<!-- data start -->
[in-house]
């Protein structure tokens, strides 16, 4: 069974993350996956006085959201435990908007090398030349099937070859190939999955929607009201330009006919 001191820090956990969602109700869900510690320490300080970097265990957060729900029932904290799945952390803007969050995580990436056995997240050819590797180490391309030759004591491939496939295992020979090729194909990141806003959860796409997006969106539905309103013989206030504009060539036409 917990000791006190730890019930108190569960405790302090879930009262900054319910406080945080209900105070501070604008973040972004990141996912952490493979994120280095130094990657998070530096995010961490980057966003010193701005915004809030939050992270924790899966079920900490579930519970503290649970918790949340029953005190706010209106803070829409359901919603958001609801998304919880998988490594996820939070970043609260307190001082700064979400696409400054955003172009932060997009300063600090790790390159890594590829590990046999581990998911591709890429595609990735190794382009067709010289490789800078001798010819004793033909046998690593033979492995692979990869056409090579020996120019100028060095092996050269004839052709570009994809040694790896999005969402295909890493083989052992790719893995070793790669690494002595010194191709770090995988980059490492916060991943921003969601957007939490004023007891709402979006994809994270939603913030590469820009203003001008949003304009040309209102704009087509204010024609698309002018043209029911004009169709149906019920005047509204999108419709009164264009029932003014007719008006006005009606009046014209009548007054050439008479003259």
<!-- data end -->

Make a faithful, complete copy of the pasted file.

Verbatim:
[in-house]
């Protein structure tokens, strides 16, 4: 069974993350996956006085959201435990908007090398030349099937070859190939999955929607009201330009006919 001191820090956990969602109700869900510690320490300080970097265990957060729900029932904290799945952390803007969050995580990436056995997240050819590797180490391309030759004591491939496939295992020979090729194909990141806003959860796409997006969106539905309103013989206030504009060539036409 917990000791006190730890019930108190569960405790302090879930009262900054319910406080945080209900105070501070604008973040972004990141996912952490493979994120280095130094990657998070530096995010961490980057966003010193701005915004809030939050992270924790899966079920900490579930519970503290649970918790949340029953005190706010209106803070829409359901919603958001609801998304919880998988490594996820939070970043609260307190001082700064979400696409400054955003172009932060997009300063600090790790390159890594590829590990046999581990998911591709890429595609990735190794382009067709010289490789800078001798010819004793033909046998690593033979492995692979990869056409090579020996120019100028060095092996050269004839052709570009994809040694790896999005969402295909890493083989052992790719893995070793790669690494002595010194191709770090995988980059490492916060991943921003969601957007939490004023007891709402979006994809994270939603913030590469820009203003001008949003304009040309209102704009087509204010024609698309002018043209029911004009169709149906019920005047509204999108419709009164264009029932003014007719008006006005009606009046014209009548007054050439008479003259």